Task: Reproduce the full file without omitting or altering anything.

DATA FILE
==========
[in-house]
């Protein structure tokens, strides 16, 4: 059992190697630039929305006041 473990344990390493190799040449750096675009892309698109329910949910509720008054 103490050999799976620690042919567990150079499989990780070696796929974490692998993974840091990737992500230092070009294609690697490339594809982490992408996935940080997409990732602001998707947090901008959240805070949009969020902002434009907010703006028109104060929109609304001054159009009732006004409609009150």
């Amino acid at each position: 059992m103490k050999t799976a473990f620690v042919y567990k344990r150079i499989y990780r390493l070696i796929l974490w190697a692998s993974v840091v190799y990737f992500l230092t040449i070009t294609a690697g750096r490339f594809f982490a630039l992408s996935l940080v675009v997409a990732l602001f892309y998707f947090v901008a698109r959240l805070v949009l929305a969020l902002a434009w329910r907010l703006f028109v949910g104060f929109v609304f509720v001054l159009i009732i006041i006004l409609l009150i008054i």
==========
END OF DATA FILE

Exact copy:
[in-house]
């Protein structure tokens, strides 16, 4: 059992190697630039929305006041 473990344990390493190799040449750096675009892309698109329910949910509720008054 103490050999799976620690042919567990150079499989990780070696796929974490692998993974840091990737992500230092070009294609690697490339594809982490992408996935940080997409990732602001998707947090901008959240805070949009969020902002434009907010703006028109104060929109609304001054159009009732006004409609009150």
């Amino acid at each position: 059992m103490k050999t799976a473990f620690v042919y567990k344990r150079i499989y990780r390493l070696i796929l974490w190697a692998s993974v840091v190799y990737f992500l230092t040449i070009t294609a690697g750096r490339f594809f982490a630039l992408s996935l940080v675009v997409a990732l602001f892309y998707f947090v901008a698109r959240l805070v949009l929305a969020l902002a434009w329910r907010l703006f028109v949910g104060f929109v609304f509720v001054l159009i009732i006041i006004l409609l009150i008054i």